Thousands of people demonstrated in Rabat today to demand the release of political detainees and the prosecution of corrupt officials in response to a call by Morocco’s February 20 Movement, Al-Alam reports that number of other Moroccan cities witnessed similar protests, as demonstrators demanded political reform and a new constitution that would reduce the king's power. Protestors are also demanding that the government and parliament be dissolved.
Al-Jazeera reports that a number of people were reportedly killed and several others injured when Syrian security forces, backed by armored trucks and tanks, entered the southern city of Daraa at dawn this morning. Human rights organizations believe that over 300 people have been killed since protests began last month. Activists are referring to the Syrian government’s crackdown on protestors as “a brutal war to eradicate all those demanding freedom and democracy.”
Dubai TV reports from the southern Yemeni city of Taiz, where ten people were injured when security forces fired live ammunition and tear gas on a group of people demanding the immediate ouster and trial of President Ali Abdullah Saleh. The protestors renewed their rejection of the Gulf-brokered initiative, which the opposition had accepted “with reservations.” According to the initiative, Saleh would step down within one month in exchange for immunity from legal prosecution.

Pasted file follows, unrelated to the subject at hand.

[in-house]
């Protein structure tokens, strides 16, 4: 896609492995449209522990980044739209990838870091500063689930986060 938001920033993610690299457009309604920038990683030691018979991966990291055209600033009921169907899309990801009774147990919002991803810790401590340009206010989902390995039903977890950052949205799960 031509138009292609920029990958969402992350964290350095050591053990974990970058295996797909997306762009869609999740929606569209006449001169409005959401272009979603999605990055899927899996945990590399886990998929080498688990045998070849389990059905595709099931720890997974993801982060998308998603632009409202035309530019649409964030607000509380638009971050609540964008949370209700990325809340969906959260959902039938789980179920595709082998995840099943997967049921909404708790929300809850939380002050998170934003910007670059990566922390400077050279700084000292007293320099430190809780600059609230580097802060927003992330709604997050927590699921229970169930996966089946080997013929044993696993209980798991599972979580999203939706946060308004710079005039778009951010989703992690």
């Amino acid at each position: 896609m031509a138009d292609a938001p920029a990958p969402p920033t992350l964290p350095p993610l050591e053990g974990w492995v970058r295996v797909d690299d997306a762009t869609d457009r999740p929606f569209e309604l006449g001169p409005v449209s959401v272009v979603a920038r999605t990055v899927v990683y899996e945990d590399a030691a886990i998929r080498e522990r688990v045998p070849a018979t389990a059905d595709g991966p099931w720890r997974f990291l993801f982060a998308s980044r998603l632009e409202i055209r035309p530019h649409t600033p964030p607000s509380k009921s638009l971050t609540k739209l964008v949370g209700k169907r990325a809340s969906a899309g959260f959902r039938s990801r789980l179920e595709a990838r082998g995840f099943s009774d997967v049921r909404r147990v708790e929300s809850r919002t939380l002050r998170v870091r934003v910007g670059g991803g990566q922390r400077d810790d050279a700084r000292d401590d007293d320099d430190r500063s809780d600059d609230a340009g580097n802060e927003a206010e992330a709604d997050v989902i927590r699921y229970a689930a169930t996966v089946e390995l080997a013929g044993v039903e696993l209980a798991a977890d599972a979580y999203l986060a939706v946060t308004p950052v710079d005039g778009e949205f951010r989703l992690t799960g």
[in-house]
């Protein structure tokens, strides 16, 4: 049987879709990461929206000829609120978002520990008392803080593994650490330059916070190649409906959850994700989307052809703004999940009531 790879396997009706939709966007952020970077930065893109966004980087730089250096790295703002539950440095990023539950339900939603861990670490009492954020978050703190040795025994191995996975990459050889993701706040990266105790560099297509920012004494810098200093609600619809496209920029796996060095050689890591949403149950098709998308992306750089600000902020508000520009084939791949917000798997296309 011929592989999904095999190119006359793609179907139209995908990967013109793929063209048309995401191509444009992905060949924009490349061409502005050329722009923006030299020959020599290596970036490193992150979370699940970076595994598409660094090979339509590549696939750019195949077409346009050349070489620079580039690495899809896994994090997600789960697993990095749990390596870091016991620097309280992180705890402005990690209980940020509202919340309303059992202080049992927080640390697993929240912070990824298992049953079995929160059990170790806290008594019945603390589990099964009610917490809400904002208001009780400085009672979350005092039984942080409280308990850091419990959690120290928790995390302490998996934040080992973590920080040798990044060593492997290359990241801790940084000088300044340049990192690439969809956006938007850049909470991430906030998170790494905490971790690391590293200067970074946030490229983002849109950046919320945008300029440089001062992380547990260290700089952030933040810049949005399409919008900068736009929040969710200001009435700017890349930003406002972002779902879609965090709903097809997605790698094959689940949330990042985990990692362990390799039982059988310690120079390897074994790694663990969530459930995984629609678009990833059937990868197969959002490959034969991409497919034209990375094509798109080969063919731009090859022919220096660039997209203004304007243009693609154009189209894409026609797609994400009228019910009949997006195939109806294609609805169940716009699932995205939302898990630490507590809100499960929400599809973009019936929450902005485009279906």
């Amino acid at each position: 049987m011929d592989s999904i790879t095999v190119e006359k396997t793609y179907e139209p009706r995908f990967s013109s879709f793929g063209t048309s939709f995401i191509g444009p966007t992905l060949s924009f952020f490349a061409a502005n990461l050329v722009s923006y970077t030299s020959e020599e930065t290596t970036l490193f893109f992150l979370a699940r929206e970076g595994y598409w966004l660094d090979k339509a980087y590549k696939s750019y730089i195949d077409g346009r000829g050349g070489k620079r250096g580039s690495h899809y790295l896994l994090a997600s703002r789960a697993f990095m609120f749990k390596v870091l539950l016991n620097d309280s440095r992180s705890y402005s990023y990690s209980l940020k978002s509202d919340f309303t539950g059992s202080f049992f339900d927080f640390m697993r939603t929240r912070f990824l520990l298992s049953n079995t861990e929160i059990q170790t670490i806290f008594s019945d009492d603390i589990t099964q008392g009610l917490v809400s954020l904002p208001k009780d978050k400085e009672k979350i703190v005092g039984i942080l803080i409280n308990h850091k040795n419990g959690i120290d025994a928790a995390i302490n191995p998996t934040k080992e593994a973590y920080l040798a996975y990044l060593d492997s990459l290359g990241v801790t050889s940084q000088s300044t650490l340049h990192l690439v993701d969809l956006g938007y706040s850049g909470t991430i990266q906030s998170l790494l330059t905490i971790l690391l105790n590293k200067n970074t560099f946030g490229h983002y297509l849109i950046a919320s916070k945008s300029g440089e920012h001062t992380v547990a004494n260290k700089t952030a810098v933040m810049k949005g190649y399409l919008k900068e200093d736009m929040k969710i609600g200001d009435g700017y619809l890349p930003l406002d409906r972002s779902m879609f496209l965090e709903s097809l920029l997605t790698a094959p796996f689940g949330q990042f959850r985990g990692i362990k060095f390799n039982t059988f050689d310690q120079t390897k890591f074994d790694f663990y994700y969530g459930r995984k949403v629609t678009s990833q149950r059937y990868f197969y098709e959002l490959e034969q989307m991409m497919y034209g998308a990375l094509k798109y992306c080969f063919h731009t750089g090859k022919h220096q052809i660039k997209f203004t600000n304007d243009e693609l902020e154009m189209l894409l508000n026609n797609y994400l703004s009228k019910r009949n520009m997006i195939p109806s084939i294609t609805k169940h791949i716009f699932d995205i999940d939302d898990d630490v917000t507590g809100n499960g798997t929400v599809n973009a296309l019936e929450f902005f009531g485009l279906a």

Russian Foreign Minister Sergei Lavrov said a “dangerous atmosphere dominates the Middle East,” as a result of the precedent set by Libyan fighters' dependence on Western support. Lavrov said these armed fighters are convinced they are capable of toppling Muammar al-Gaddafi’s regime because NATO is on their side. He added that protestors in other countries are now hoping to receive help from the international community to overthrow their rulers. According to the BBC, US Senator John McCain stated the US should increase its participation in the attacks against the Libyan regime to avoid a stalemate that might lead to an intervention by al-Qaeda.
In art exhibit entitled, "History in the Making: the Egyptian Revolution," 350 images were showcased to commemorate Egypt’s peaceful January 25 Revolution. Nile TV reports that the exhibit “aims to keep the spirit of the revolution alive in the hearts of citizens, and to expose the former regime’s corruption.” The Egyptian Women’s Movement for Change was created to honor the essential role of women in society. The movement seeks to raise women’s public awareness in Egypt and ensure their participation in the new political scene.